Trust the team. The best answer lies within their collaboration. 

       

      Diana

       
      Diana Larsen
      www.futureworksconsulting.com   503-288-3550
      www.futureworksconsulting.com/blog/

       

      Upcoming Events:
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        "The Secrets of  Agile Teamwork: Beyond Technical Skills"
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         email Diana or Esther for more information:

       

       

      On Jan 4, 2006, at 10:49 AM, Steven Ropa wrote:



      I personally am a big fan of tossing people in a room.  If you let everyone sign up for whatever they are interested in, and vigorously apply pair programming, you end up with a much more informed team.  Obviously, the artists won't be signing up for AI, and hopefully the programmers won't be signing up for graphic art.  I would also suggest it might be worth your while to gently make sure that such sign-ups don't happen.

       

      Here's a thought that just occurred to me.  Why not put up some sign up sheets.  One sheet for each portion of the game, with a heading for each role you want to have filled.  Don't number them, but see where everyone organizes themselves.  Leave them up for a few days/ a week/ however long you can afford.  You'd probably want some caveats that these teams are not permanent, but it would at least give everyone a chance to organize for the first sprint or so.  I haven't thought this through, mind you, but it feels good to start with....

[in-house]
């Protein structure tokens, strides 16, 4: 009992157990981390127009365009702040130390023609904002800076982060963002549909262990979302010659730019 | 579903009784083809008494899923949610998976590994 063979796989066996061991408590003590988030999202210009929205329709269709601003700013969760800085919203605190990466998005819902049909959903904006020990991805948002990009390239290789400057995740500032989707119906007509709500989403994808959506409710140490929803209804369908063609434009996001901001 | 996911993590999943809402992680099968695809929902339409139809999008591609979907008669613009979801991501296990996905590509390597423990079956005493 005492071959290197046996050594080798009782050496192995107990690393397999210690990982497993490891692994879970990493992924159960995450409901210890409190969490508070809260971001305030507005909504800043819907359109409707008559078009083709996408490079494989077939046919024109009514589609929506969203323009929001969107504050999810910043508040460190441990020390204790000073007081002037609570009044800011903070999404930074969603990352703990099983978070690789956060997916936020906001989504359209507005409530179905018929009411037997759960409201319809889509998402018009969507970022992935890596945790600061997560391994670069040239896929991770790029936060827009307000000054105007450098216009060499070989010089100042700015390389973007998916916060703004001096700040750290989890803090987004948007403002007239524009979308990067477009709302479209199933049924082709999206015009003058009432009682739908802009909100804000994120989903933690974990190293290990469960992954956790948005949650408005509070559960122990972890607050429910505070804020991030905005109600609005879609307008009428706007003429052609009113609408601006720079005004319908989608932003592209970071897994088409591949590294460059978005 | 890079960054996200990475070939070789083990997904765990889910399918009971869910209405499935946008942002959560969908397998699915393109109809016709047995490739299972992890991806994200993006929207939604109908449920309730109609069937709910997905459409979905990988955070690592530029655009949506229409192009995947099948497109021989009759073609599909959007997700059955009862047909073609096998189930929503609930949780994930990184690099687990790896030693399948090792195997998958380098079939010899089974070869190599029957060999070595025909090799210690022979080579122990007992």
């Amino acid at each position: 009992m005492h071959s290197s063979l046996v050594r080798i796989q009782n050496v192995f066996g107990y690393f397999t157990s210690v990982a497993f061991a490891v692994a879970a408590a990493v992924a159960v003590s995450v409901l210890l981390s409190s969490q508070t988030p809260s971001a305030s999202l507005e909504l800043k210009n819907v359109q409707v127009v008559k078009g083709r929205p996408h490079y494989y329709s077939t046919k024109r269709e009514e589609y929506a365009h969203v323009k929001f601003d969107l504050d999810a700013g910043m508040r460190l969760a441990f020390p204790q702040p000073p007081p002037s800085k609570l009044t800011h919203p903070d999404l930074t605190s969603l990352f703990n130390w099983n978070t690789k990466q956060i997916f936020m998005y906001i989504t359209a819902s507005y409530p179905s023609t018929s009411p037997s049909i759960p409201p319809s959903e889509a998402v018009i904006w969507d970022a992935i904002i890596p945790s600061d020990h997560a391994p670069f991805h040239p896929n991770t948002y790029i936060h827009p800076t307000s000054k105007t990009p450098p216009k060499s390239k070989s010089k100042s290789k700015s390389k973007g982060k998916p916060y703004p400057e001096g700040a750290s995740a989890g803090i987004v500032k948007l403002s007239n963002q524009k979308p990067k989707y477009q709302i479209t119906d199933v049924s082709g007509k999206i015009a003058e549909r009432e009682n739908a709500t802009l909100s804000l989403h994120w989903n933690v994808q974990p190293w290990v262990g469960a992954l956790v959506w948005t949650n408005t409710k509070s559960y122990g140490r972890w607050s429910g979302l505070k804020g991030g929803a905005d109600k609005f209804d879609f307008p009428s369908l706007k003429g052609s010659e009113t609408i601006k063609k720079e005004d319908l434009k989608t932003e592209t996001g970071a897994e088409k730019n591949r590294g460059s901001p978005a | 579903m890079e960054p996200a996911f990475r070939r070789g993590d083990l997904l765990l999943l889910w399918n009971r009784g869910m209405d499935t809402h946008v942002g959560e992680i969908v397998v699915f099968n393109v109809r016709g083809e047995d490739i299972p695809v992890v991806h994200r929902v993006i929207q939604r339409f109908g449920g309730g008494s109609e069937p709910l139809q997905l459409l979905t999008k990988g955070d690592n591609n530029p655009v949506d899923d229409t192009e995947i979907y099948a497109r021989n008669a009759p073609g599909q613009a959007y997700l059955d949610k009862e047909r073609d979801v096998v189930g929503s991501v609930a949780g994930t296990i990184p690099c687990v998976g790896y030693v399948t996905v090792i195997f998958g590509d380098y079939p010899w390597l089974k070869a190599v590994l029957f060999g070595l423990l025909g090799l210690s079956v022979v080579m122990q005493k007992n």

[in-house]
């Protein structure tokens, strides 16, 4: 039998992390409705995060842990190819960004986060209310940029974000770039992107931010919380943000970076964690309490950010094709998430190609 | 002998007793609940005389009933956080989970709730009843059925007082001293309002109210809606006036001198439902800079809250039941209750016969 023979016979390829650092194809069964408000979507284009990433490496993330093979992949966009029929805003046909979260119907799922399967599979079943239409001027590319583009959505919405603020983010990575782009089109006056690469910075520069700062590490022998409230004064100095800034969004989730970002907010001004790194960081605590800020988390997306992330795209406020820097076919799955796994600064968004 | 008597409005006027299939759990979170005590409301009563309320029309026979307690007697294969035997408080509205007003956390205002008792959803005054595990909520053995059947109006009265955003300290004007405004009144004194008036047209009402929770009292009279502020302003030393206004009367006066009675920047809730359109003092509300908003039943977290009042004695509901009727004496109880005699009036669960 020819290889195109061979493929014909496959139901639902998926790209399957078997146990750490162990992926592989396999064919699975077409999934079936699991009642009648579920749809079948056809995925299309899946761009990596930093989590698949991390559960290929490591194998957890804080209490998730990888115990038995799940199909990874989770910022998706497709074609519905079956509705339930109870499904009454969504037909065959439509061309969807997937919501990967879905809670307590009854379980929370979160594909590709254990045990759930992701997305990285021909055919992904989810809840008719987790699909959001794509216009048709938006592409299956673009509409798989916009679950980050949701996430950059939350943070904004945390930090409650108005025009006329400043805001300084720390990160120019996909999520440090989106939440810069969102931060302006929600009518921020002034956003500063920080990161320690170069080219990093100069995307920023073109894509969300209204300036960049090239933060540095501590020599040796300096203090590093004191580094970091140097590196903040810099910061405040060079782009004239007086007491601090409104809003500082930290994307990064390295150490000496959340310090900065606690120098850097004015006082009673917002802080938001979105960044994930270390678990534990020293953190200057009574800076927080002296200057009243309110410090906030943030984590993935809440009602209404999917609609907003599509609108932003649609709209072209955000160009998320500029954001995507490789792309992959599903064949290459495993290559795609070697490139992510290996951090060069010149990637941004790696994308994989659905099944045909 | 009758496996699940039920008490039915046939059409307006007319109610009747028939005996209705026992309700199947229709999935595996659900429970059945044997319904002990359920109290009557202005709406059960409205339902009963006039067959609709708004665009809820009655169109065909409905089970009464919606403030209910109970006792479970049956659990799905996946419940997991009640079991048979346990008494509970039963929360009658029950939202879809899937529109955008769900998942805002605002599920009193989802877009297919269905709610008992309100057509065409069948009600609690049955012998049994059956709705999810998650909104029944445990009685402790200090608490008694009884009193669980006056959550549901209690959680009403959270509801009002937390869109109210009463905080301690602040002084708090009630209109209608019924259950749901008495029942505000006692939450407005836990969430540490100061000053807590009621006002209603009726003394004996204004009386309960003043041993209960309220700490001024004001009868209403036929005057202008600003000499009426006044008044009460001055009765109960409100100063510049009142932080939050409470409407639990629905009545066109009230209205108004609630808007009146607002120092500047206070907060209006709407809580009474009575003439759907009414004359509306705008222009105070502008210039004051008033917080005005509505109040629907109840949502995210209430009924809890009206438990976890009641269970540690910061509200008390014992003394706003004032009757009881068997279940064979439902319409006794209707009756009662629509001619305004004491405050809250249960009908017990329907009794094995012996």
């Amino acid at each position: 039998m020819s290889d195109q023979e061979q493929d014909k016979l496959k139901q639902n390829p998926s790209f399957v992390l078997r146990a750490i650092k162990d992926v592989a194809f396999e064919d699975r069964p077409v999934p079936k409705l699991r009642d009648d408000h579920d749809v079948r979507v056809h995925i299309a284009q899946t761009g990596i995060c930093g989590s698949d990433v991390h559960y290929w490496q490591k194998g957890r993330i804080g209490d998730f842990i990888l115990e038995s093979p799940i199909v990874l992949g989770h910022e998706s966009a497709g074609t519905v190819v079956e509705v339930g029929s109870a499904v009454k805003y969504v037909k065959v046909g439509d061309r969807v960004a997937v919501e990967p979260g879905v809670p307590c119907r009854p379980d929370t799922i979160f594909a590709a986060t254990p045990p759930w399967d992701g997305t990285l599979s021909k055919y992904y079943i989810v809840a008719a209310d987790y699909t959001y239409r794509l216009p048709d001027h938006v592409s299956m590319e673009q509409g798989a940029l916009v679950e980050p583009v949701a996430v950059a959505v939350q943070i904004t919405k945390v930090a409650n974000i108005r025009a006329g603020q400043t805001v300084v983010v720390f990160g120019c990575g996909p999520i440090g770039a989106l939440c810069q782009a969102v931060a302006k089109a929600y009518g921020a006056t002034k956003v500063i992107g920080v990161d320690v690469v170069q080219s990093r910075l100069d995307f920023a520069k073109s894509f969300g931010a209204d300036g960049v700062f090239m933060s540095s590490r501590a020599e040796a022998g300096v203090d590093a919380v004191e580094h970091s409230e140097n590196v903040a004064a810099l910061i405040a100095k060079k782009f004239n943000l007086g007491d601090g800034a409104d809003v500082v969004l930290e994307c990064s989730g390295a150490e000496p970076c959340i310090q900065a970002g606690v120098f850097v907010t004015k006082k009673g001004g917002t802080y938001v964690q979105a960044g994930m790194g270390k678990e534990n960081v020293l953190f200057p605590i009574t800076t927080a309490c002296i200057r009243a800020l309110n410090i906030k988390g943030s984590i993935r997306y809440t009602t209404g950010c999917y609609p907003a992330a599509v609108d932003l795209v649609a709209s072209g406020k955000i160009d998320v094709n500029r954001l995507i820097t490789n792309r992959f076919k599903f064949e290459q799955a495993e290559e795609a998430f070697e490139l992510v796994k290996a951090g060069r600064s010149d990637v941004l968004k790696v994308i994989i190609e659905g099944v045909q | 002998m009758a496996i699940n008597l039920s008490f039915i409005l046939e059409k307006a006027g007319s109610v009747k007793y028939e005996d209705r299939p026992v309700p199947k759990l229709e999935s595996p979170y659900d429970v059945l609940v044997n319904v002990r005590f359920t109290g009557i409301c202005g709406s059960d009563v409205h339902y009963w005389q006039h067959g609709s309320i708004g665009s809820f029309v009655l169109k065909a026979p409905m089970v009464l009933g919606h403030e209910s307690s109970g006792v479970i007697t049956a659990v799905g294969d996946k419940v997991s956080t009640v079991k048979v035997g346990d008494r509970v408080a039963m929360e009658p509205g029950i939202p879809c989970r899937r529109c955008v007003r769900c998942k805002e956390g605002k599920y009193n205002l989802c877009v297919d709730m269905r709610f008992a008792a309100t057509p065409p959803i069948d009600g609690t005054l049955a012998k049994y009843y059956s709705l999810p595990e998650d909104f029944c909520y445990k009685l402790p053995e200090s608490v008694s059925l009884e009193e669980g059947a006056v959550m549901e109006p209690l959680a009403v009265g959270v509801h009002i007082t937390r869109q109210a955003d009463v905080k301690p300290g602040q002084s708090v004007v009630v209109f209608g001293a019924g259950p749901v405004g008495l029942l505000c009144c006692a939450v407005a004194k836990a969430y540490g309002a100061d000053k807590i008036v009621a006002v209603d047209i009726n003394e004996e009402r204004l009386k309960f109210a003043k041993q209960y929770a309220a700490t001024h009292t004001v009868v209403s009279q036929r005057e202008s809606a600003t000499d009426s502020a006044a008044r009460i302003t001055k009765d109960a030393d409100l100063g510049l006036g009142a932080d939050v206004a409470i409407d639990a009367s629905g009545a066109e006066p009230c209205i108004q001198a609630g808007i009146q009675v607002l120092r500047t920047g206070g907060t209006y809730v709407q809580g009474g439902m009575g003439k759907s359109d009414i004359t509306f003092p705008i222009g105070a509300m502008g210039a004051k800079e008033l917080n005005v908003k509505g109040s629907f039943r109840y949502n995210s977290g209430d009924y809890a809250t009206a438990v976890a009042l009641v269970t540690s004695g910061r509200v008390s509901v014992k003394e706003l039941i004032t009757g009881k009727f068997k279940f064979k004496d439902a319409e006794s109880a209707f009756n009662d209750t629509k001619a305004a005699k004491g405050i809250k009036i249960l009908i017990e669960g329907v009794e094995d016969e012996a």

Steve

       

      From: scrumdevelopment@yahoogroups.com [mailto:scrumdevelopment@yahoogroups.com] On Behalf Of Clinton Keith
      Sent: Wednesday, January 04, 2006 10:16 AM
      To: scrumdevelopment@yahoogroups.com
      Subject: [scrumdevelopment] Reforming teams based on Product Owner priorities

      Yesterday, our product owner asked that we focus our teams on delivering wider vertical slices of the video game that we are making.


       

      Previously we delivered working software that demonstrated incremental improvements in the following areas:

      -         Artificial Intelligence – bad guys doing stuff

      -         Levels/Worlds – Where the action takes place

      -         Gameplay mechanics – What the main character does.


       

      We all feel that the problem with having such teams is that there we are still postponing understanding of the true value of our game by having these areas separate and integrating technology later rather than earlier.  The new teams would be divided into developing all of the areas above in the separate major gameplay mechanics e.g.:

      -         The driving portion of the game

      -         The “sneaking around and doing spy stuff” portion of the game.

      -         The hand-to-hand combat portion of the game.


       

      This mixes things up a bit.  For example, each team would need Artificial Intelligence applied.


       

      Here’s the question:

      Since game development requires a lot of specialists (artists, programmers, designers, etc).  We still have to consider who goes where (I’ll avoid using the word ‘resources’).  It’s a major reorganization of teams.  What is the best way to let these 50 people self organize into these teams?  The first impulse was to “command and control” it and assign people into the teams.  This isn’t the Agile way.  However, tossing people into a room and telling them to figure it out doesn’t seem very effective either.


      Any advice is appreciated!


       

      Clint